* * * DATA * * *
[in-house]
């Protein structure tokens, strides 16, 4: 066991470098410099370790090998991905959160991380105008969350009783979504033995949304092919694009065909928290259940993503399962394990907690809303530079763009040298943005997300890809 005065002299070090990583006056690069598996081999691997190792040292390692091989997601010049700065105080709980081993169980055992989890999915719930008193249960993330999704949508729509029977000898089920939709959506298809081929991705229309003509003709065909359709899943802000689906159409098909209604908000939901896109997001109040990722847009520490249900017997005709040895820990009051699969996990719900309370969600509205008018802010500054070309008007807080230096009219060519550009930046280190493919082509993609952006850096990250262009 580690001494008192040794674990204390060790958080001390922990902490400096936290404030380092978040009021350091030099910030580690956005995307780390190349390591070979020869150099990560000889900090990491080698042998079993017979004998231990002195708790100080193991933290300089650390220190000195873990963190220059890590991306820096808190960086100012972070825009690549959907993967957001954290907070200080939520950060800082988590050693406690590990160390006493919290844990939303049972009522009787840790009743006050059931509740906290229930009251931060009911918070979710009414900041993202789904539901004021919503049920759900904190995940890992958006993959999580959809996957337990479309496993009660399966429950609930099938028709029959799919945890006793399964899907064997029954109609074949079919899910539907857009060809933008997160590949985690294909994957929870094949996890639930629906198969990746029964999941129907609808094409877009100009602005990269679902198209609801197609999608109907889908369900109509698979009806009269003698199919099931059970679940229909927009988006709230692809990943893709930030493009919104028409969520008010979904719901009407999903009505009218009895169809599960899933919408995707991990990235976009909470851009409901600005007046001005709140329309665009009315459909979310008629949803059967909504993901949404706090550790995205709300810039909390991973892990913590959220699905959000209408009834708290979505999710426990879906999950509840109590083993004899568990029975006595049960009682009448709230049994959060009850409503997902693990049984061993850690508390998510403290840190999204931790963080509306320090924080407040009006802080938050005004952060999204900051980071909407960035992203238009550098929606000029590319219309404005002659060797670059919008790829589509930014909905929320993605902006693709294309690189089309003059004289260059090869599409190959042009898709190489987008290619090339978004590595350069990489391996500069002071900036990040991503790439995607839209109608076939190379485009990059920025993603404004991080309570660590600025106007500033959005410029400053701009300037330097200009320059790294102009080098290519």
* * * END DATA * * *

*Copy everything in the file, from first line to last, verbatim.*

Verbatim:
[in-house]
């Protein structure tokens, strides 16, 4: 066991470098410099370790090998991905959160991380105008969350009783979504033995949304092919694009065909928290259940993503399962394990907690809303530079763009040298943005997300890809 005065002299070090990583006056690069598996081999691997190792040292390692091989997601010049700065105080709980081993169980055992989890999915719930008193249960993330999704949508729509029977000898089920939709959506298809081929991705229309003509003709065909359709899943802000689906159409098909209604908000939901896109997001109040990722847009520490249900017997005709040895820990009051699969996990719900309370969600509205008018802010500054070309008007807080230096009219060519550009930046280190493919082509993609952006850096990250262009 580690001494008192040794674990204390060790958080001390922990902490400096936290404030380092978040009021350091030099910030580690956005995307780390190349390591070979020869150099990560000889900090990491080698042998079993017979004998231990002195708790100080193991933290300089650390220190000195873990963190220059890590991306820096808190960086100012972070825009690549959907993967957001954290907070200080939520950060800082988590050693406690590990160390006493919290844990939303049972009522009787840790009743006050059931509740906290229930009251931060009911918070979710009414900041993202789904539901004021919503049920759900904190995940890992958006993959999580959809996957337990479309496993009660399966429950609930099938028709029959799919945890006793399964899907064997029954109609074949079919899910539907857009060809933008997160590949985690294909994957929870094949996890639930629906198969990746029964999941129907609808094409877009100009602005990269679902198209609801197609999608109907889908369900109509698979009806009269003698199919099931059970679940229909927009988006709230692809990943893709930030493009919104028409969520008010979904719901009407999903009505009218009895169809599960899933919408995707991990990235976009909470851009409901600005007046001005709140329309665009009315459909979310008629949803059967909504993901949404706090550790995205709300810039909390991973892990913590959220699905959000209408009834708290979505999710426990879906999950509840109590083993004899568990029975006595049960009682009448709230049994959060009850409503997902693990049984061993850690508390998510403290840190999204931790963080509306320090924080407040009006802080938050005004952060999204900051980071909407960035992203238009550098929606000029590319219309404005002659060797670059919008790829589509930014909905929320993605902006693709294309690189089309003059004289260059090869599409190959042009898709190489987008290619090339978004590595350069990489391996500069002071900036990040991503790439995607839209109608076939190379485009990059920025993603404004991080309570660590600025106007500033959005410029400053701009300037330097200009320059790294102009080098290519």